Whether you drive a massive full-sized, four-wheel-drive or even a lowrider Monte Carlo, it's hard to not appreciate the S-10. The S-10 was ahead of its time when it debuted in the early 1980s; and when it went out of production in the 2000s, it was one of the last holdouts for compact, rear-drive truck performance.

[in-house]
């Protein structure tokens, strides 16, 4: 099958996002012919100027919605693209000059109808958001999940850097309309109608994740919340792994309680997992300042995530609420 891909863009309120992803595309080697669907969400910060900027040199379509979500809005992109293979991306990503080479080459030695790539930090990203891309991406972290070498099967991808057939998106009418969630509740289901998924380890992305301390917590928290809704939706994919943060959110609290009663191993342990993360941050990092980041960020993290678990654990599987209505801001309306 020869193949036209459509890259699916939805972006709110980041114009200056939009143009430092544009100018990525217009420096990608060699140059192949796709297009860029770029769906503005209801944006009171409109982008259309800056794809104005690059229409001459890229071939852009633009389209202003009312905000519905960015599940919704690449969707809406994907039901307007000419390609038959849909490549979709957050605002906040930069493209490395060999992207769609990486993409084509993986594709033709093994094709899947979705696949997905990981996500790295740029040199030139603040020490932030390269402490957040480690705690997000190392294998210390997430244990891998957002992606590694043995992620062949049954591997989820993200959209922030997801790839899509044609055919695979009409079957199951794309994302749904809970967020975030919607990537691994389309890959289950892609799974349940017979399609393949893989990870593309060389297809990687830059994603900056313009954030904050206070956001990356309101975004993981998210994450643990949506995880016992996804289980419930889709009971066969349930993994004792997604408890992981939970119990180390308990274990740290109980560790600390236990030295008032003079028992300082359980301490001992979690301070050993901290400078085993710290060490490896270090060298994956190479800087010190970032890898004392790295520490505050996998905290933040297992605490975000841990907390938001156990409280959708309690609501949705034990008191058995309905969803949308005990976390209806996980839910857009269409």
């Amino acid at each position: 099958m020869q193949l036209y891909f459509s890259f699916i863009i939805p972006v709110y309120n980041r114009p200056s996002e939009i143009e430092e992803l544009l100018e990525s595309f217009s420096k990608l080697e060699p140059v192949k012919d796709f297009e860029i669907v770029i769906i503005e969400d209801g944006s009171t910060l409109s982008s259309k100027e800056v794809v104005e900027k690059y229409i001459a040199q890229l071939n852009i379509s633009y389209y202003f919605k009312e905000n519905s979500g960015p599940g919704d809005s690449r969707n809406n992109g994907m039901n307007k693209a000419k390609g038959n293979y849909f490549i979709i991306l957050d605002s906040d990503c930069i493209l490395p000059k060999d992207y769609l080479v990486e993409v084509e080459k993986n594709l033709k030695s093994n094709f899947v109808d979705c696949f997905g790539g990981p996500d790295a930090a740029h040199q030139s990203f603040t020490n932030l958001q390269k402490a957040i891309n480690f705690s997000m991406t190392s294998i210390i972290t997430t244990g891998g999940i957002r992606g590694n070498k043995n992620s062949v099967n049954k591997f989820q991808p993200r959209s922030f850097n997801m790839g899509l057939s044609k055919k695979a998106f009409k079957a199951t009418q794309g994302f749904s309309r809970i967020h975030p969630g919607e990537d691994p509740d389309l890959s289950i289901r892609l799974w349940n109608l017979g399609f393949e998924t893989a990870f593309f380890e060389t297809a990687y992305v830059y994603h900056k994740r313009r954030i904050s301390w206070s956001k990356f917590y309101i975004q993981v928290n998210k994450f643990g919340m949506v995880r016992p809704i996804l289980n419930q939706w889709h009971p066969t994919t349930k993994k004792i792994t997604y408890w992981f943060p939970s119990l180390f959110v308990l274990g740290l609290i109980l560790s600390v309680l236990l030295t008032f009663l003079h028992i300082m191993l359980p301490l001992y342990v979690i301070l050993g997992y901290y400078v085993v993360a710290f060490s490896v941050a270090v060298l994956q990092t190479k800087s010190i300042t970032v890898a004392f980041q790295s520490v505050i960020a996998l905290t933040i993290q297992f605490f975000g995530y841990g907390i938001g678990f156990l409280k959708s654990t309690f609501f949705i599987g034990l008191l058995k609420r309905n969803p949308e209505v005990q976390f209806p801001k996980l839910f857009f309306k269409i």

The S-10, unlike a lot of supposed trucks that have come since, was always a full-framed vehicle. For that reason, the usual rule for jacking a rear-drive, full-frame vehicle applies. If you're lifting one of the corners of the truck, as you would when changing a tire, place the jack under the 90-degree bend on the frame just behind the front wheel or just ahead of the rear wheel. To lift the whole front of the truck, place the jack under the center of the front crossmember, just beneath the engine. If you're lifting the whole rear, you'll probably find it easiest with a bumper jack, if your truck has the appropriate bumper slots for it. The usual technique of placing the jack under the center differential is fine if you can get the jack under it, but this can be very difficult on stock-height, long-bed trucks.